Oftentimes, parents relate weight gain in their children to good living which unknowingly to them is either healthy or unhealthy. They are usually oblivious of this fact due to ignorance of the healthy level of weight gain. On most occasions, children with uncontrolled weight gain are at risk of obesity and complications that come with it which usually becomes visible as they grow. Normally, every child has a weight range which can be known by usage of either the growth chart or the body mass index (BMI).
The body mass index (BMI) reflects the weight status of a child according to their height. Using BMI, the weight of a child is divided in kilograms (kg) based on the square of their height in meters. For example, the BMI of a 7-year-old 25kg child who is 1.2m tall can be calculated as approximately 17kg/m2. The value from this calculation can therefore be compared to the BMIs of children of same sex and age to derive their own BMI percentile. With the BMI percentile, children can be grouped into weight categories.
A child is obese when his/her BMI is above the 95th percentile.
CDC affirms that any child who has a BMI of less than the 5th percentile is underweight; children whose BMI fall between the 5th and 85th percentile have healthy weight; a child is considered overweight when his/her BMI falls between the 85th and 95th percentile; while a child is obese when his/her BMI is above the 95th percentile. Uniformity of the BMI is not assured as it cuts across different ages and gender as the body weight of children varies according to their sex and gender as they grow.
BMI of a child is known as BMI-for-age which corresponds to the BMIs of any other child in the same age and gender group; however, it does not reveal all about weight gain and body fat. For instance, athletic children who have short statures and heavy muscular builds have a high tendency of having a high BMI-for-age that is not as a result of obesity or excess fat. Regardless, the practical index for the measurement of body fat is the BMI-for-age.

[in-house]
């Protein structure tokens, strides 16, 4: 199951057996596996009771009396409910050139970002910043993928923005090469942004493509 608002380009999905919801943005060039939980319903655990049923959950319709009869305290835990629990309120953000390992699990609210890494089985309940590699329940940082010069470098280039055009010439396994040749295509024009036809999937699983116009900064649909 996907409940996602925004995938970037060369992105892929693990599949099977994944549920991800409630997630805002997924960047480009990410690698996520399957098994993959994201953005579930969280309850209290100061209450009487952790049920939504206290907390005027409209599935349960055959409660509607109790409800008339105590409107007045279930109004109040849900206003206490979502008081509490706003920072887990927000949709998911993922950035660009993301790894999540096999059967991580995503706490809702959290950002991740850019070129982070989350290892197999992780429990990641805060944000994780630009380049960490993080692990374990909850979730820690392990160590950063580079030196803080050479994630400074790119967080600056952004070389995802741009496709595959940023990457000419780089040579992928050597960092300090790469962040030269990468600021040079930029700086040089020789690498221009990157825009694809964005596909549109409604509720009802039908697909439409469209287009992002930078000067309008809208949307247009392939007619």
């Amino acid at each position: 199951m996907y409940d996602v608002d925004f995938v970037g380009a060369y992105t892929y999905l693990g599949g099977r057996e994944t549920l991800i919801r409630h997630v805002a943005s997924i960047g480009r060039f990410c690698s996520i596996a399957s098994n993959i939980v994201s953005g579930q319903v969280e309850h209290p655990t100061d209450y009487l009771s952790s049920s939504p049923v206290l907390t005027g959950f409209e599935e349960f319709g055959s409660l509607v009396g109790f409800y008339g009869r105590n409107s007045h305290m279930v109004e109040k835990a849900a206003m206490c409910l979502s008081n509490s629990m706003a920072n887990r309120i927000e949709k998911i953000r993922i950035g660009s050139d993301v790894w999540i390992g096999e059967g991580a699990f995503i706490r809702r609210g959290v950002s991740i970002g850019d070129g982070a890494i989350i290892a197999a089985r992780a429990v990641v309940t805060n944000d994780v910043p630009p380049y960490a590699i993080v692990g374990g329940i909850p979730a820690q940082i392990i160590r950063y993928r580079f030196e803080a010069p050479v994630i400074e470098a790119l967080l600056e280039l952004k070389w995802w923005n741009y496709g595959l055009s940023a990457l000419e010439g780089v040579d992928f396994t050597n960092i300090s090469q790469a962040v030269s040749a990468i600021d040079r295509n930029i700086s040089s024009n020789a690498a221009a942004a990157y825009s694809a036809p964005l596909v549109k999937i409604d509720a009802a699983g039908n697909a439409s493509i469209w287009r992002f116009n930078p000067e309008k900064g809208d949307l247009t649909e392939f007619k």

1 child in 100 under 5 Nigerian children are obese – UNICEF.
In addition, parents are advised to help their children work towards having a BMI-for-age that is between the 5th and 85th percentile because any child whose weight falls below the 5th percentile is said to either be acquiring less energy or to be burning more energy than is taken in which is a symptom of nutritional deficiency. In contrast, consumption of more calories than a child burn would enable a positive energy balance that could make the child’s weight rise above the 85th percentile.
According to a 2018 UNICEF estimation, 1 child in 100 under 5 Nigerian children are overweight. A report on another recent study states that about 7 percent of Nigerian schoolchildren from age 5 to 13 are obese; however, there is currently no specific national data that gives a comprehensive estimation of childhood obesity in Nigeria. Increase in obesity is closely linked to sleep patterns, a child’s diet and level of physical activity, as stated by doctors and nutritionists.
Obesity causes cancer, hypertension, diabetes and arthritis.
UNICEF reports that continuous diets of ultra-processed foods like cakes and confectioneries, noodles, juice, biscuits and beverages can make a child obese and overweight. Also, according to the National Sleep Foundation, children who do not play well enough or sleep for less than 9 to 13 hours per day would likely become obese. An obese child is likewise likely to grow into an obese adult which makes them at risk of developing diseases such as diabetes, hypertension, arthritis and cancer. Eating the right kinds of food, getting enough sleep and engaging in exercise and sports can help a child maintain a healthy weight.
Mayo Clinic: Website